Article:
CD Spectroscopy Data

To resolve if Rv1430 and its PE-PPE domain folded into native-like conformations we recorded their CD spectra and is shown in Figure 3. This result indicated that the refolded purified proteins have proper folding.

Figure 3. CD spectra of Rv1430 full-length (black) and its PE-PPE domain (red) measured in10 mM Tris, at pH 7.0.

Rv1430 and its PE-PPE Domain have Esterase Activity

The enzymatic activity of proteins Rv1430 and its PE-PPE domain were analyzed using p-nitrophenyl-acetate (pNPC2), p-nitrophenyl-butyrate (pNPC4), p-nitrophenyl-caproate (pNPC6), p-nitrophenyl-caprylate (pNPC8), p-nitrophenyl-caprate (pNPC10), p-nitrophenyl-laurate (pNPC12), p-nitrophenyl-myristate (pNPC14) and p-nitrophenyl-palmitate (pNPC16) as substrates according to the previously reported methods [28], [29]. The enzyme activity data shown in Figure 4 indicated that at pH 7.0 and 37°C, the proteins Rv1430 and the PE-PPE domain could hydrolyze a wide range of p-nitrophenylester derivatives (C4–C12) substrates, of which pNPC6 was most effectively hydrolyzed. In comparison, the hydrolysis of pNPC4 and pNPC8 is lower. The activities of both proteins are quite similar as observed from this figure. From the figure it can also be seen that both proteins had no activity on pNPC2, pNPC14 and pNPC16 as substrates. The relative enzyme activity data of Rv1430 and PE-PPE domain towards the hydrolysis of various pNPs is shown in Table 1.

Figure 4. The specific enzyme activity of Rv1430 and PE-PPE domain towards the hydrolysis of various p-nitrophenyl ester derivatives at pH 7.0 and 37°C.

Table 1. Relative enzyme activity of Rv1430 and PE-PPE domain towards p-nitrophenyl derivatives at pH 7.0 and 37°C.

When Tween-20 was used as substrate, no absorbance was detected at 405 nm (data not shown) indicating that Rv1430 and the PE-PPE domain do not possess lipolytic activity. When cutin, with characteristic components of C16 and C18 hydroxyl fatty acids was used as substrate, no hydrolysis products were obtained (data not shown) indicating that Rv1430 and the PE-PPE domain do not possess cutinase activity either. It was also observed that though C4 derivative of p-nitrophenylester was not the preferred substrate, the PE-PPE domain showed almost double the activity as compared to the Rv1430 during the hydrolysis of pNPC4 (Figure 4).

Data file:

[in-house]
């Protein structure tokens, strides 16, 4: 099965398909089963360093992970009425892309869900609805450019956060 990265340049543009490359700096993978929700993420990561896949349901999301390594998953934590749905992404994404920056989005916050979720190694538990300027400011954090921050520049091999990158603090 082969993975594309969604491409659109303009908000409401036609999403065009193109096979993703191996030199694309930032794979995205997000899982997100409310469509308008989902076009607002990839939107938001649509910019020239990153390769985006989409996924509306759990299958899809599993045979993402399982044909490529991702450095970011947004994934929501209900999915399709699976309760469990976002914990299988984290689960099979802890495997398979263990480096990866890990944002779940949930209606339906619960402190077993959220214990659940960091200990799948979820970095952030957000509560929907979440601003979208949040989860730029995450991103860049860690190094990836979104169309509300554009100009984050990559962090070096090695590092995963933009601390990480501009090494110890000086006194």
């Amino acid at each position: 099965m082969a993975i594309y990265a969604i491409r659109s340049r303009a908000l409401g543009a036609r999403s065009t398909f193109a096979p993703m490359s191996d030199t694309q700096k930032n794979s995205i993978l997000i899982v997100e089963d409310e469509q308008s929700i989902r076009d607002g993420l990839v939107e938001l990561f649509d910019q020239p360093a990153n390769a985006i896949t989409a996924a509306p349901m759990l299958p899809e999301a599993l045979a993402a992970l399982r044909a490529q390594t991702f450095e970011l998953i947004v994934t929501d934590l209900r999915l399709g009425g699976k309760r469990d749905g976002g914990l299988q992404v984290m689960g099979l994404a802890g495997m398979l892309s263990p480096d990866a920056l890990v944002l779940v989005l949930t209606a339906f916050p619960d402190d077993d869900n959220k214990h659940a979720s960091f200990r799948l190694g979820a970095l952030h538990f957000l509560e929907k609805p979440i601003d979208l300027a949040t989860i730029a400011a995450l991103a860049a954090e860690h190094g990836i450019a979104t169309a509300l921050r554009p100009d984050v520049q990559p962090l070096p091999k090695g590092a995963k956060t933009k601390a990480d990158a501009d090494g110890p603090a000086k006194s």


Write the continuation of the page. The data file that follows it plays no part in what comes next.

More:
Kinetic Properties

The kinetic constants (Km, kcat and kcat/Km) calculated from the initial rate activity of Rv1430 and its PE-PPE domain determined against active substrates pNPC4, pNPC6 and pNPC8, at pH 7.0 and 37°C are reported in Table 2. The Lineweaver–Burk plot was used for kinetic parameter analysis and the data indicated that pNPC6 is the most suitable substrate for Rv1430.

Temperature Dependent pH Tolerance and Effect of Salt Concentration on the Esterase Activity of Rv1430 and the PE-PPE Domain

The enzyme activity of the purified proteins as a function of pH within the range 4.0 to 11.0 was studied. At pH 4.0 and 5.0 no enzyme activity was detected. From pH 9.0–11.0, enzyme activity was too low to be detected since the substrates spontaneously decomposed causing a deep background. Therefore the enzyme activity of Rv1430 and its PE-PPE domain were tested at certain pH conditions (pH 6.0–8.0) in the temperature range (25°C to 45°C) using the most active substrate, pNPC6. The Figure 5-A represents the esterase activity of the PE-PPE domain as a function of pH and temperature. As shown in this figure, the highest enzyme activity was observed between 37–38°C at both pH 7.0 and pH 8.0. At 39°C, 50% inactivation and at 40°C, complete inactivation of the PE-PPE domain was observed. Similar results were also observed in the full-length Rv1430 and are shown in Figure 5-B.

Figure 5. The effect of pH as a function of temperature on the enzyme activity (A) PE-PPE domain.

(B) Rv1430 full-length.

To score the effect of ionic interactions on esterase activity of Rv1430 and the PE-PPE domain, the proteins were incubated with high salt in buffers, 15 min prior to the enzyme assay. It was observed that with increase in the salt concentration, the enzymatic activity of both Rv1430 and the PE-PPE domain increases. The increasing enzyme activity with increasing ionic strength is same for NaCl (Figure 6) and KCl (data not shown) and the activity increases till 600 mM and later remained constant up to 1 M.

Figure 6. Effect of NaCl concentration on the esterase activity of Rv1430 and PE-PPE domain measured on substrate pNPC6.

Rv1430 Belongs to Serine Hydrolase Family of Proteins

Earlier studies in our laboratory revealed that the Rv1430 PE-PPE domain displays a “serine α/β hydrolase” fold with a conserved Ser, Asp and His catalytic triad characteristic of lipase, esterase and cutinase activities [19]. To validate Ser199 as a part of the catalytic triad, the Ser199Ala mutant PE-PPE domain was purified and activity was measured under identical conditions to those used for PE-PPE domain. The mutant PE-PPE domain was found to be enzymatically inactive (Figure S3) on pNPC6 as substrate, which suggested that Ser199 constitutes the catalytic triad in PE-PPE domain.